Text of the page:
Not to compare my playground games vs. anything that goes on in the NBA, but I can offer some insight to recovering from knee surgey and how a brace plays a role…

    When I was 20 I blew out my right knee, tearing the ACL, while playing basketball at the park. I spun around my man and went to the hoop, made a layup, and as I planted my leg to begin turning back upcourt to play defense, my leg gave way and that was that. No contact, and I was making a move any ballplayer makes countless times over the course of any pickup or competitive game.

    After I had surgery and did the rehab, I was told to wear a bulky knee brace for a time (I don’t recall how long) until the leg had strengthened itself again. But what happened is that long after that allotted time had passed, in my mind I still didn’t trust that my knee was 100 percent. Physically there was nothing to suggest anything more was wrong, but mentally I wanted that brace on, just in case.

    I probably went 10 years after the surgery insisting that I wear the brace each time I took the court. It was a security blanket, nothing more. And yes, it impacted my play.

    This isn’t something I’ve spoken to Andrew about so I have no insight into his mindset on the matter. But generally speaking, don’t underestimate the mental aspect of recovering from knee surgery.

    He’s young, has had two freak injuries in as many seasons — maybe it’s a just a mental thing he needs to work through before he trusts his body again and decides the shed the brace for good?

  16. Perhaps there is an issue with the stability of Bynums knees when hit from the outside? (or is that medical nonsense?)

  17. I figured Bynum’s assertion about the brace was because Sublimations, or whatever he did last year tend to reoccur once you’ve had one. Thus at higher risk, he might wear the brace.

    Have people here had experience with these braces? How do they affect your mobility?

  18. Defense will dictate the initial offensive attack for the Lakers whether it’s a fast-break or a half-court set.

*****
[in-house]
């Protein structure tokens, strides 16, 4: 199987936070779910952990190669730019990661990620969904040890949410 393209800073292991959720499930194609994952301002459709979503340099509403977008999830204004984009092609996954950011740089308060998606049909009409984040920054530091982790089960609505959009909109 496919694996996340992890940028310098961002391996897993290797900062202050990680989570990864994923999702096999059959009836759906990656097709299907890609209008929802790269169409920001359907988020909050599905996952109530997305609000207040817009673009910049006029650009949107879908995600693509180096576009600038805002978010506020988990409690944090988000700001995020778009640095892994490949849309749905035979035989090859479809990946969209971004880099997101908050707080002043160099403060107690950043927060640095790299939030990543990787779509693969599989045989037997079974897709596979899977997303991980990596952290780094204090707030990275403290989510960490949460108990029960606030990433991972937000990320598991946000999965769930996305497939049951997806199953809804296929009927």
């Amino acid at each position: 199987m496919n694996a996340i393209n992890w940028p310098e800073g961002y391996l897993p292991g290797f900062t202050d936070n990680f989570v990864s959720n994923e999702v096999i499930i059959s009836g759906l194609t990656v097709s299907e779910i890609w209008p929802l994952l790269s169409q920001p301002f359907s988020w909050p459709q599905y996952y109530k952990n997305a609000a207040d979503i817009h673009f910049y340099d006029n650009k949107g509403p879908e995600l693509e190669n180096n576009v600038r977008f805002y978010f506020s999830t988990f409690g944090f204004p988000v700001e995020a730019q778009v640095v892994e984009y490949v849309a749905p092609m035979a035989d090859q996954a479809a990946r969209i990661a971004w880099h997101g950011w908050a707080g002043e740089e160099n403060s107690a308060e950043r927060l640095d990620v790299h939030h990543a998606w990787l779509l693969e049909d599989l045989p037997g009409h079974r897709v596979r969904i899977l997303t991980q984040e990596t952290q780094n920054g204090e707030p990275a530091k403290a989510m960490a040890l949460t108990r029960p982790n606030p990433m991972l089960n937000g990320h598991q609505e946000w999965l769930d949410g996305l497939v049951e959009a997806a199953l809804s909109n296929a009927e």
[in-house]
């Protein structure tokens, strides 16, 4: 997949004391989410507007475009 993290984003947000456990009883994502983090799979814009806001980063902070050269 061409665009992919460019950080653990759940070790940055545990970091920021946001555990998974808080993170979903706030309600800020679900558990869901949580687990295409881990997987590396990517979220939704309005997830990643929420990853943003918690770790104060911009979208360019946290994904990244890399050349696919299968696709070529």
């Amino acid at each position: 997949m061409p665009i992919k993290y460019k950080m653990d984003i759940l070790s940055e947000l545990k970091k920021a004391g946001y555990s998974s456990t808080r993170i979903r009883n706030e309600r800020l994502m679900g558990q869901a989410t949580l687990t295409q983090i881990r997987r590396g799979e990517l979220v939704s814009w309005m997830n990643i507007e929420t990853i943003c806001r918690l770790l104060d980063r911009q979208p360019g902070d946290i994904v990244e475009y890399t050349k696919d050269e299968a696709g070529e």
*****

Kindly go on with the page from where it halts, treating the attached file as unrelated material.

I think the addition of Ron’s perimeter and help post defense combined with Kobe’s all-around defense and the frontcourt’s shot-blocking abilities will result in more fast break opportunities this season. Speed isn’t the first requirement of a proper fast-break. A lot of times last year, the second unit’s speed couldn’t produce during fast-breaks because of poor decisions and poor floor balance.

    I really don’t think this team has any problems with balancing a break and a half-court attack against any team only because they’re that versatile.

    I think they should balance it out since fast breaks will save our post players from the rigors of the season and half-courts will do the same to our perimeter shooters.

    This year, Phil will study his rotation much closer. Until enough of the second unit start playing better consistently, I don’t think we’ll more than two bench players on the floor at the same time early in the season.

    He’ll also be looking at which bench players compliment which starters most as well as which combination of first and second unit can maintain the effectiveness of their offense, defense, and rebounding.

    This will make the pre-season that much more important to Andrew, Jordan, Shannon, Sasha, Luke, Adam, and Josh. Phil will certainly be asking more of them now that they have two NBA Finals under their belt.

    But, we’ll see how fast Artest can get the Triangle and how quick his teammates get used to playing with him.

  19. I have a feeling the refs are over playing their hand like MLB umps did years ago.

    MLB showed them what’s what, and moved on. The NBA is doing that. Of course I think these refs are, most likely, the best at what they do. But are they really that much better than the refs that would replace them? I can’t see it.

    I understand they have to fight for what they feel is right, but when you have no leverage, how long can you afford to fight?

  20. If the second unit does end up being more half-court focused, might this lead to improved production from Jordan and Sasha in the playoffs? Maybe they were less effective last year because they were used to playing at a faster pace? So might they have been out of rhythm while trying to produce in a higher pressure environment than they were used to? Or was it not realistic to expect them to produce in the playoffs the same way they did during the early part of last year’s regular season?